Gardening Daily Tips 102

Primrose, Evening (Oenothera caespitosa)

Plant type: Biennual, Perennial

USDA Hardiness Zones: 4a to 7b

Height: 6″ to 10″

Spread: 0″

Exposure: full sun

Bloom Color: Pink

Bloom Time: Early summer, Mid summer

Leaf Color: Green

Growth Rate: average

Moisture: moist

Soil Condition: Clay, Loamy, Neutral, Sandy, Well drained

Form: Irregular or sprawling

Landscape Uses:

Ground cover, Rock garden, Seashore

Special Features:

North American native, Invasive, Naturalizing, Fragrant flowers

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Q&A: Zinnias from Seed

Question: I’m a first time grower of Zinnias. Can you provide tips on starting Zinnias from Seed? Are there special problems with Zinnias?

Answer: Zinnia’s are easy to grow from seed. Prepare your seedbed by removing any weeds, then cultivating the soil to loosen it. Sow the seeds on the surface of the soil and barely cover them with peat moss. Keep the seedbed moist but not soggy wet. Seeds will germinate in 5-24 days, depending upon temperature (70F-80F is ideal). Thin the seedlings from 6″-9″ for dwarf species, 10″-12″ for medium height species and 15″-18″ for large species. Zinnia’s grow best in full sun, with some afternood shade in very hot climates. When plants are young, pinch tips to stimulate bushy growth. Water regularly, keeping leaves dry, and deadhead frequently to keep plants looking neat. Avoid overcrowding your plants and you’ll avoid powdery mildew disease. Enjoy your zinnias!

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Q&A: Calla Lily Care

Question: I received a potted calla lily for Easter. How do I care for it? How much sun and how much water? Should I repot it from the store bought pot it came in?

Answer: It’s not necessary to repot your plant at this time. Callas prefer shady conditions and rich, moist soil. For now, keep the soil moist, but not soggy wet, and feed weekly with a 1/4 strength dilution of liquid fertilizer. When the flowers are spent, cut the flowering stems down to the level of the foliage. Callas need a rest in order to grow and bloom properly. There is a natural resting period that callas go through during the fall, when the leaves should wither and dry up. At that point, gradually slack off watering, and allow it to rest for 3-4 months. Repot it in fresh, rich potting soil (make sure to place the rhizomes 4-6″ deep), and resume feeding and watering. You can keep your calla indoors, but you’ll need to stop watering in the fall so the leaves will wither and die. At this point I’d keep it going through the spring and summer, then force it into dormancy in the fall. After it has rested, it should bloom again for you.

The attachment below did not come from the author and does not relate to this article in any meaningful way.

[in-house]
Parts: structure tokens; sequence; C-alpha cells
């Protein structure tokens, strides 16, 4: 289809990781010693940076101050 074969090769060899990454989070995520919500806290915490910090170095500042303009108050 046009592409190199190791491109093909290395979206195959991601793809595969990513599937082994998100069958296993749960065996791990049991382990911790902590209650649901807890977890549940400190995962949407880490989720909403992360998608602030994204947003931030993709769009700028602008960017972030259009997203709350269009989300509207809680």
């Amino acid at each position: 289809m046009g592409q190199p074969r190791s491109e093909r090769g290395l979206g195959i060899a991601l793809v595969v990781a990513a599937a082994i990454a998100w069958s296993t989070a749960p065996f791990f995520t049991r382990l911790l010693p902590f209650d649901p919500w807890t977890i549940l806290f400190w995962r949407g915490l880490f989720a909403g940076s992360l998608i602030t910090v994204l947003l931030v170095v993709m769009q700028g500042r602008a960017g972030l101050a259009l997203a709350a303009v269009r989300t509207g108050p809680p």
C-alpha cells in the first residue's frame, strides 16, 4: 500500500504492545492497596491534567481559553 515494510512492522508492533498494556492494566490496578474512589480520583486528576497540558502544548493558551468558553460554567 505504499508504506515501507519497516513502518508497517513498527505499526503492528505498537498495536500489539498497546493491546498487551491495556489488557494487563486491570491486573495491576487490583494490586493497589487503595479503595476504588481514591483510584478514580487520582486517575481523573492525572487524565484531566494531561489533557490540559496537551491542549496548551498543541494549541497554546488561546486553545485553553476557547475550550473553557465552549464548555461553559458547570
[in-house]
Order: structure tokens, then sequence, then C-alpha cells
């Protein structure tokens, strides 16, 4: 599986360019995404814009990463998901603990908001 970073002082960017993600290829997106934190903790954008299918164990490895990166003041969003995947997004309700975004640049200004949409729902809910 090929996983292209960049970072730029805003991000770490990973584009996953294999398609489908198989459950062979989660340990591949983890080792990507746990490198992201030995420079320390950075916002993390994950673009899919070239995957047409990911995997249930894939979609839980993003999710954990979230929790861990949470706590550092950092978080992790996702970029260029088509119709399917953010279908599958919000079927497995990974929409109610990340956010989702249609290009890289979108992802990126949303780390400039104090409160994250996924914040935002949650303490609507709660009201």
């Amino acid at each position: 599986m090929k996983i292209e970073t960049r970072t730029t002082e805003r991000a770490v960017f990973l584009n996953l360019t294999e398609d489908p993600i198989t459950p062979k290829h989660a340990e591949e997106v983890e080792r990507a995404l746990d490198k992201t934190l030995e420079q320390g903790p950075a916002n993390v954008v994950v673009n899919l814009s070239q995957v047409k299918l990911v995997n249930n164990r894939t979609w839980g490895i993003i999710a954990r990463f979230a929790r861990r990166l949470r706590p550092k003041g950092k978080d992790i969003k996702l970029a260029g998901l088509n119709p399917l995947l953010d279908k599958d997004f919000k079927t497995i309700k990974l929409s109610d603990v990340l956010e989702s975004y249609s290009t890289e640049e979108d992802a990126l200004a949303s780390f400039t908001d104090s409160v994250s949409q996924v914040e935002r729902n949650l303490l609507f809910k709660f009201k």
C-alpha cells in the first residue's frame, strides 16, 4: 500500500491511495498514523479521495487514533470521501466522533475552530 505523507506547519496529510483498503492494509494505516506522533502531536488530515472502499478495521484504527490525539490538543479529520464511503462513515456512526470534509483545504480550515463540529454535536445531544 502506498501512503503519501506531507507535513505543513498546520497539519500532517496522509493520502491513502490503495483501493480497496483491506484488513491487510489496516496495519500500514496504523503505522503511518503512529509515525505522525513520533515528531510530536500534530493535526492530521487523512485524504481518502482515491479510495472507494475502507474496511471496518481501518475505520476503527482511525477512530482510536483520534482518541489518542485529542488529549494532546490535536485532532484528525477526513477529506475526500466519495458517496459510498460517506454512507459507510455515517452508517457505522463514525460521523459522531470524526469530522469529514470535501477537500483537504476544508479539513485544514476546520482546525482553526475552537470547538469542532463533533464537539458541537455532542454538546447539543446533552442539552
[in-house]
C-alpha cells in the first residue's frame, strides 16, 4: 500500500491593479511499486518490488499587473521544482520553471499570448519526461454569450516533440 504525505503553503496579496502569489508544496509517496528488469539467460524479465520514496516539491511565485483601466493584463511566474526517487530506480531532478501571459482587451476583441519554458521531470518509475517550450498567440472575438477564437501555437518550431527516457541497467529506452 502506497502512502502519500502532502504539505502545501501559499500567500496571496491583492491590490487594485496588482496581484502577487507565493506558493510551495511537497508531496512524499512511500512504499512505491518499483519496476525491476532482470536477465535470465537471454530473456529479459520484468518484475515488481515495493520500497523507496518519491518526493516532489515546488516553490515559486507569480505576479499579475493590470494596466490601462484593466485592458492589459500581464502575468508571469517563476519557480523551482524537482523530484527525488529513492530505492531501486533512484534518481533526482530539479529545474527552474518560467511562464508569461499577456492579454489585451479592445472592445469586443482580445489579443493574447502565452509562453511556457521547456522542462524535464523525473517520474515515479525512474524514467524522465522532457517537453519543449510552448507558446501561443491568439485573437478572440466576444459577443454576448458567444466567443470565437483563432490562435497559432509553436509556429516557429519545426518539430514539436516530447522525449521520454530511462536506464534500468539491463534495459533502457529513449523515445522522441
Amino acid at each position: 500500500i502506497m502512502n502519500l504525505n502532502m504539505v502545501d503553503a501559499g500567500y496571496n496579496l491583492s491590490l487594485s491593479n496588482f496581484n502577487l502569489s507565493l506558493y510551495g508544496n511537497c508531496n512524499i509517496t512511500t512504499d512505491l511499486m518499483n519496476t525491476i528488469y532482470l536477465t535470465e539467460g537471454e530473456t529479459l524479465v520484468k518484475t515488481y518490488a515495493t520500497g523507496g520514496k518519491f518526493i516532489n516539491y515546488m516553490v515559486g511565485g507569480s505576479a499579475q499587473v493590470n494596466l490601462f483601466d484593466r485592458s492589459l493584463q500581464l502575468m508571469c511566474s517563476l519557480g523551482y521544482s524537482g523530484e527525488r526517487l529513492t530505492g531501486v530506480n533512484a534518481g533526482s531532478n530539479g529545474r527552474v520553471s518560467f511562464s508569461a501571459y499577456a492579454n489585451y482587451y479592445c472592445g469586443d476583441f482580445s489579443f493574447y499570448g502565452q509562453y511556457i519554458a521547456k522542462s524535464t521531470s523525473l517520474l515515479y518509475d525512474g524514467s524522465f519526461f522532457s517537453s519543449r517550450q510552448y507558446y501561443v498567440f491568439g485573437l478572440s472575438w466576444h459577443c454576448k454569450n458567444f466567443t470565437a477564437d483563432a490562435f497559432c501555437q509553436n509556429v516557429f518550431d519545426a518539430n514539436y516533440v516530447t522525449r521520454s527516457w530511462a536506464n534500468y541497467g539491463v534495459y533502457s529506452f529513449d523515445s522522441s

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Q&A: Estimating Soil Quantity

Question: I need about 2,000 cubic feet of soil to fill in an area behind a retaining wall. Most of the landscape suppliers sell it by the ton. What is the conversion factor I should use to determine the number of tons I need from cubic feet for topsoil? gravel? sand?

Answer: The weight of soils vary considerably. Clay soils are heavier than sandy ones, and moist ones are heavier than dry ones. But typical soils weigh about 100 pounds per cubic foot. So your calculation is pretty easy if you’re considering an average topsoil: You’ll need about 100 tons. But in our experience, bulk materials are more often sold by the cubic yard. You might want to double check with your suppliers. In other words, they may charge by the ton but measure by the cubic yard. There are 27 cubic feet in one cubic yard meaning you need about 75 yards of backfill material. And considering that you know the volume of material you need–2,000 cubic yards–it might make more sense to order whatever material, topsoil, gravel, or sand, by volume, not weight.

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Tip: Get Early Start On Cucumbers & Squash

Cucumbers and squash like warm temperatures, so it is still too early to plant them outdoors. However you can start your own transplants in 4″ pots indoors. In a few weeks they’ll be ready to move outside to the garden. Don’t leave them too long in the pots or they will not transplant well.

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Tip: Add Plants To Attract Birds

Add plants for birds. Consider planting trees and shrubs that provide natural food for birds, such as crabapple, native viburnum, dogwood, holly, serviceberry, Virginia creeper, tulip poplar, sycamore, persimmon, beech, and buckeye.

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